Bridging the gaps in the jewelry industry
Insights from Tina Cannon, Tytin Jewelry (Lincoln Square)
“I just want to be the thing that brings everyone together.” For years, Tina Cannon straddled two very different jewelry-making worlds: the male-dominated fine jewelry industry and the female-dominated DIY jewelry making community.
After studying at the Gemological Institute of America, Tina worked at Casting House, a large Chicago-based jewelry manufacturer and supplier. She’d become well-versed in the field of fine jewelry, but she also began making her own pieces and selling them at local art fairs like Renegade Craft Fair.
Tina starting meeting a lot of women like herself: employee by day, jewelry designer by night. But she realized that the resources and manufacturing methods, such as casting and CAD modeling, that she had mastered at Casting House were not accessible to this community. And she wanted to do something about it: “My main mission [is] helping other local jewelry designers…to be able to provide as many resources as I can, to be able to bridge that gap between what I was working in full time and the small DIY jewelers. Being able to offer them those casting and CAD resources. A lot of them don’t know about that way of production.”
It’s not that these resources are completely cut off from independent jewelers. Jeweler’s Row in Chicago is well known in the jewelry community as the place to buy diamonds and access other services such as jewelry setting and casting. But they are not exactly welcoming to small DIY jewelers or newbies: “It’s really intimidating to go into any of those places… a lot of times you need to know a person who knows that person otherwise you walk in there and they’re like, ‘why are you here?’… You’ll get potentially ripped off, or they just won’t help you.”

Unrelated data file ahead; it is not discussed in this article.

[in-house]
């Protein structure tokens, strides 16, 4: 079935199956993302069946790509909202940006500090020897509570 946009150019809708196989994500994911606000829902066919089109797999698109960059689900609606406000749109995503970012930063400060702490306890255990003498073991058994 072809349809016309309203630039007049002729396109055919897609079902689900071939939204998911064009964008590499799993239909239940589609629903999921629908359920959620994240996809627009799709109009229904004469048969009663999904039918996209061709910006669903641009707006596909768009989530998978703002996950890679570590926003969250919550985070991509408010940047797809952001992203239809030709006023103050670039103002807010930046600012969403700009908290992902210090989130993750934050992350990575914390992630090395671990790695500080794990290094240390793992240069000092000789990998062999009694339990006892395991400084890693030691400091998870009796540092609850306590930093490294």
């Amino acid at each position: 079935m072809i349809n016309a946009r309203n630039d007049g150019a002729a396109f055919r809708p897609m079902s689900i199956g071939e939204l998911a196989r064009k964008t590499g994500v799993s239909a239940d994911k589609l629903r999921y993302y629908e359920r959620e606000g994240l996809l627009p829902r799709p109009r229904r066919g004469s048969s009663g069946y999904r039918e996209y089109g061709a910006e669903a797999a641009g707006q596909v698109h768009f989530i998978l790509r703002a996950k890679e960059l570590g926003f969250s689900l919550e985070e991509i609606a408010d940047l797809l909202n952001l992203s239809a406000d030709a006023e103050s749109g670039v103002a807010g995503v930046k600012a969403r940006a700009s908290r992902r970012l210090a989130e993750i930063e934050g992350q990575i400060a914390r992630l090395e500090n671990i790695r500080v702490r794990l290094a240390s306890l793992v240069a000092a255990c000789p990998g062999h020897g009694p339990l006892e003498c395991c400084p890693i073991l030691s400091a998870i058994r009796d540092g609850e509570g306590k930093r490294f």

Tina was familiar with these hard to find resources from her own experience in the fine jewelry industry, and she created Tytin Jewelry to pass along her knowledge: “I want to be able to help other small jewelers gain access to that, or at least just help them navigate through that.”
Tytin is, above all, a community space, born out of her own experience as an independent jeweler herself: “You know sometimes you have no one to talk to for days. I was like, you know it would be so rad if I could make a studio space that was more of a community space for all of us to come together. So that was brewing in my head, I thought about it for years.”
Tytin Jewelry is a small scale studio & shop for Chicago’s jewelry community, opened by Tina less than a year ago. She offers CAD and casting services to independent jewelers, puts on workshops for those looking to learn or fine tune their skills, and offers open studio hours. Tytin is the bridge between the two worlds Tina inhabited for so long, making the resources of the fine jewelry industry accessible to small, independent jewelers.
And for those of us curious non-jewelers, stop by to check out their retail section featuring independent jewelry designers or sign up for a just-for-fun BYOB jewelry making class, you won’t be disappointed.